This post presents a philosophical idea inspired by the text of today’s Daf. The Daf is one page in the Talmud that tens of thousands of people study each day. I explain the connection to the text in a comment below. My purpose is to show that there are underlying philosophical assumptions in the Talmud that can have great significance for anybody today trying to understand our complex reality.
Opinions about concentrations of power can be broadly divided into three camps, each illustrated here by an extreme example.
Some believe that the root of all societal evils lies in the concentration of power among a select few. They argue that if power were distributed equally among all individuals, much suffering would be eliminated.
Others argue that concentrating power and wealth in the hands of a capable elite is necessary. They justify this by asserting that intervening in market forces is misguided or that humans are inherently irrational and incapable of rational decision-making. They believe that those who understand what is best for society should retain control.
The third view is that the focus power dynamics is misleading, and alternative ways of thinking about the well-being of individuals are needed.
Regardless of which viewpoint one adopts, it is undeniable that throughout history, people have encountered individuals with the power to either help or harm them. Whether it is a king, a foreign ruler, a boss, or a local policeman, when faced with someone wielding power, individuals often hesitate to speak the truth or take direct action. This phenomenon could be called appeasement.
By appeasing those in power and fulfilling at least some of their desires, individuals hope to minimize potential losses that might outweigh the gains resulting from their direct words or actions. Short-term interests and emotional needs of the powerful must be taken into account.
Appeasement strategies can often be rationalized, since multiple conflicting values are at play. Balancing the costs and benefits of probable outcomes in relation to various goals is required. While appeasement may involve compromising on the value of speaking the unvarnished truth, personal well-being is also an important goal.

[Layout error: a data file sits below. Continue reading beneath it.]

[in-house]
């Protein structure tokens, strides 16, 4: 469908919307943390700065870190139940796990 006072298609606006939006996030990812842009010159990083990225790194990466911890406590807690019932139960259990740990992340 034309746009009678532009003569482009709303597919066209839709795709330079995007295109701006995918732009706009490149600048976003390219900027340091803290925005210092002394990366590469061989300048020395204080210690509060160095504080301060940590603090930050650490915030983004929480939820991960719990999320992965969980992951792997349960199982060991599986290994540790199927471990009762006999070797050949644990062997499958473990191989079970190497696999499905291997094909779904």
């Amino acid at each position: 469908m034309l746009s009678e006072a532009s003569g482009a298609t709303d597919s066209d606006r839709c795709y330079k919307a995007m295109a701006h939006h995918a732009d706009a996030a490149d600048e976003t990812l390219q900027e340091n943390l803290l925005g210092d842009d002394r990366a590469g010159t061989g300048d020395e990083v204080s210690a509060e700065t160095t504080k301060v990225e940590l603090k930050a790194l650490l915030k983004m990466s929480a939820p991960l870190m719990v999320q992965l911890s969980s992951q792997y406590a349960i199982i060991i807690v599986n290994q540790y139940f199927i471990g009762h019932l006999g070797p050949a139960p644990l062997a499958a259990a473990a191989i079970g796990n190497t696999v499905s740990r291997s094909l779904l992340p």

However, even if appeasement is logically justified, it can be soul destroying. What we do ultimately determines what we become. Each time we suppress the truth, a part of us experiences internal pain. With repeated dishonesty, this internal conflict may fade away entirely.
A group of people always pull in different directions, at least to some extent. However, even a single individual is driven by different values and desires. It may be correct to listen to the logical and rational voice around the table, but there is almost always a price for doing so.
For leaders who feel compelled to resort to dishonesty or compromise values that some group members perceive as surrender, it is worth considering the message their actions convey to their followers.
The outcomes of our actions are not always unpredictable, as there may be unforeseen secondary and tertiary impacts. Compromises made in the short term may lead to further losses in the long run. Conversely, succumbing to immediate moral impulses could be disastrous.
If it is not possible to predict the outcome, it may be better to never allow significant violations of ethical principles. On the other hand, if the consequences of sticking stubbornly to the ethical high ground are pretty clear, appeasement should be swallowed. The great challenge is to figure out which applies when.